arguments because they implicitly accept the aims of those advocating
sanctions, they implicitly accept their right to intervene, their right to
violate Iraq's national sovereignty. They don't challenge, but on the contrary
make unacceptable concessions to the pretexts ("the will of the international
community" etc.) which disguise the real content and intent of these policies.

> The Militant implies that Buchanan thinks that sanctions not working
> primarily means that they have not toppled the government.  Given
> Buchanan's powerful remarks about child deaths, though, I don't know what
> relative weight Buchanan gives to these two concerns that he has about the
> sanctions.  Without getting more information, I'd be hesitant to conclude
> that his sole concern is toppling Saddam.

We should be under no illusions that this extremist would be quite prepared to
annihilate the entire population of Iraq and the Middle East if this was
necessary for the US to crush opposition to its domination.

In his recent book, “A Republic, Not an Empire”, Buchanan revealed his
attitude to military violence against sovereign nations: “Vietnam was a
legitimate war of containment that could have been won in half the time if the
United States had used its full conventional power at the outset, and refused
to set geographic limits on the use of that power.… It is the mark of a Great
Power that when it commits itself to war, it commits itself to victory, and
all the force necessary to prevail.”

The Militant has closely followed Buchanan's trajectory, as anyone searching
their website for articles on him can verify. They have reported his
anti-Semitism, his demand for extreme force to be used against immigrants
attempting to cross the US border; his veneration of McCarthy, Franco,
Pinochet. They characterise him as not just another right-wing politician, but
as a fascist who is seeking to build a fascist movement in the USA. As the
Militant says, before Buchanan goes to war abroad, he wants to win the war at

>         "Sanctions have become a way for the United States to vent its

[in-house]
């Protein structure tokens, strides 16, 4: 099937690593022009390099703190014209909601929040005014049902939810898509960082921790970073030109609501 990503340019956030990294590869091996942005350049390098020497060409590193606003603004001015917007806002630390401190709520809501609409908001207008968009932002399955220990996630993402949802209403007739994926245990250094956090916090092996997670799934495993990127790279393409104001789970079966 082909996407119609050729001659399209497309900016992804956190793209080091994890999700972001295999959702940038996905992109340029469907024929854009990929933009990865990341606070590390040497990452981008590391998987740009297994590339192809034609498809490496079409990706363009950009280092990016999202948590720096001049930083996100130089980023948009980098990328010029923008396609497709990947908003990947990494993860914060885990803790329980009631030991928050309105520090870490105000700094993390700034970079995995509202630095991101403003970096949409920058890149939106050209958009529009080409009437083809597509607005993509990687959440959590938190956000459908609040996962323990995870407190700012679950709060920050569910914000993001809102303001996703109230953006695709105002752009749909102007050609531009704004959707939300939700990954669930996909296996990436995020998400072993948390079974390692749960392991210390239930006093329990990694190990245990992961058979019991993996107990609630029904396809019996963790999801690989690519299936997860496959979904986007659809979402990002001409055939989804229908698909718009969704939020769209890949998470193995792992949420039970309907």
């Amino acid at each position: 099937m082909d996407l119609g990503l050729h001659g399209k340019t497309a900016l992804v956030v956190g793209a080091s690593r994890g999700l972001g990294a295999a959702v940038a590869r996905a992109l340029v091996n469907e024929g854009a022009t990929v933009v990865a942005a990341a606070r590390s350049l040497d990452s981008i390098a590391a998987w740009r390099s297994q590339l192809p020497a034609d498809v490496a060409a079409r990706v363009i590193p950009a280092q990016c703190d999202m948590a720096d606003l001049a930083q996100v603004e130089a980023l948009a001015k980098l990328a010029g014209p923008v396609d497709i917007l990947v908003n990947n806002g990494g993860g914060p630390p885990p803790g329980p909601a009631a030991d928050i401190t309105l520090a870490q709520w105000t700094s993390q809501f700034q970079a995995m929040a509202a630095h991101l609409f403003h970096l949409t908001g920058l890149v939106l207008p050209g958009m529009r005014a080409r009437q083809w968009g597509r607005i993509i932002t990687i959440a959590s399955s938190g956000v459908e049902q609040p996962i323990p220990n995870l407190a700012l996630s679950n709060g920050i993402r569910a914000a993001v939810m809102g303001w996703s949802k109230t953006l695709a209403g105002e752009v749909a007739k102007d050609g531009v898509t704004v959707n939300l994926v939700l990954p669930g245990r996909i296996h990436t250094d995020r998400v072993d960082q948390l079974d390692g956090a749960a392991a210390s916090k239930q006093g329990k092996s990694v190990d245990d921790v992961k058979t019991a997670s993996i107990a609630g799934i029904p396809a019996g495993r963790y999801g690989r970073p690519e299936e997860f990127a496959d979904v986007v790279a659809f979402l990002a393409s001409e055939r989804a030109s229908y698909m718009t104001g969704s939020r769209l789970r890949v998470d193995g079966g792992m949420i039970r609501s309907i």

>         anger on the cheap", said the rightist politician. Use them, but
>         use them to deadlier effect, he advised. "If they are to be
>         reapplied, I will understand what the world used to know: that
>         embargoes and blockades are weapons of war."
> If this guess is correct then Buchanan is merely saying that there is
> nothing innocent about sanctions, they are weapons of war and we should
> not pretend otherwise.  I think that his allusion to "what the world used
> to know" is simply a reference to the earlier term for economic sanctions,
> "economic warfare".  If so, I again think that Buchanan is correct with
> that sort of statement.

Well, he is “correct” in that he’s telling the truth. It doesn't mean that he
is against “economic warfare”, but merely that he doubts its efficacy,
especially when its perpetrators don't have the self-confidence to come out
into the open, but pretend to be doing something else. In my original posting,
I stated that it is "in the end fatal for anti-sanctions campaigners to slip
into using
opportunist arguments against sanctions, such as “sanctions are bad because
they don't work” "- because along will come someone like Buchanan with
policies to remove Saddam which do work, and we will have not prepared any